Stage 1: Trade Brings the West to Asia, and Asia to Western Audiences

Stage 2: Early Private Museums Bring Asia to the West

1. Barnum's Chinese Museum (1850). Ten Thousand Things on China and the Chinese:  Being a Picture of the Genius, Government, History, Literature, Agriculture, Arts, Trade, Manners, Customs, and Social Life fo the People of the Celestial Empire, as Illustrated by the Chinese Collection. New York: J. S. Redfield.

 

2. Conn, Steven 2000. “Where is the East? Asian objects in American museums, from Nathan Dunn to Charles Freer,” Winterthur Portfolio 35 (2/3), pp. 157-173.

 

3. Dunn, Nathan (1839). “Ten Thousand Things Chinese”: A Descriptive Catalogue of the Chinese Collection in Philadelphia. Philadelphia.

 

4. Haddad, John (1998). “The romantic collector in China: Nathan Dunn's Ten Thousand Chinese Things,” Journal of American Culture, Spring 1998, Vol. 21 (1), pp. 7-26.

 

5. Langdon, William B. (1842). Ten Thousand Things Relating to China and the Chinese; an Epitome of the Genius, Government, History, Literature, Agriculture, Arts, Trade, Manners, Customs, and Social Life of the People of the Celestial Empire. London.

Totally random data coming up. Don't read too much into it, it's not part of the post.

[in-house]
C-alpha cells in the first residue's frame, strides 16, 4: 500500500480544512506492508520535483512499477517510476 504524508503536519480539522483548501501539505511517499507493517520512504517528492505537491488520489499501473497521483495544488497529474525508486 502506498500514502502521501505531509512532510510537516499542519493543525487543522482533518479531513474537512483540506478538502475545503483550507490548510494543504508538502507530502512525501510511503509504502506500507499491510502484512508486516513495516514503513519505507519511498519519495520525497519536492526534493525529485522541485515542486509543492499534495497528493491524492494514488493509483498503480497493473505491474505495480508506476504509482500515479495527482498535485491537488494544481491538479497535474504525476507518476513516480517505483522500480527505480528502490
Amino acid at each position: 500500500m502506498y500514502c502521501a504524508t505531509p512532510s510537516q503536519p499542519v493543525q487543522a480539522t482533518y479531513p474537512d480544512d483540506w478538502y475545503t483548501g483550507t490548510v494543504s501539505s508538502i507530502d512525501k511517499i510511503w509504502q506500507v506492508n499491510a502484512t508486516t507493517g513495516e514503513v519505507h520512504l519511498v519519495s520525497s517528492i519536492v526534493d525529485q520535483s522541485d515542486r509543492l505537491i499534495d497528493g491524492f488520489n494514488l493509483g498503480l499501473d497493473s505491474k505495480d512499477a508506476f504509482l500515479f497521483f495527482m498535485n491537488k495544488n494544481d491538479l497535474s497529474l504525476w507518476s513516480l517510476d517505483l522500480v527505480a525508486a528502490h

6. Pagani, Catherine (1998). “Chinese material culture and British perceptions of China in the mid-nineteenth century.” In Tim Barringer and Tom Flynn (eds.), Colonialism and the Object: Empire, Material Culture and the Museum, pp. 28-40. London and NY: Routledge.

 

7. Saxbee, Helen (1990). An Orient Exhibited--The Exhibition of the Chinese Collection in England in the 1840s.

PhD dissertation, Royal College of Art, London.

 

8. Zboray, Ronald J. and Mary Saracino Zboray (2004). “Between ‘Crockery-dom’ and Barnum: Boston's Chinese Museum, 1845-47,” American Quarterly 56 (2), pp 271-307. 

 

Stage 3: Asia on Display at the World's Fairs

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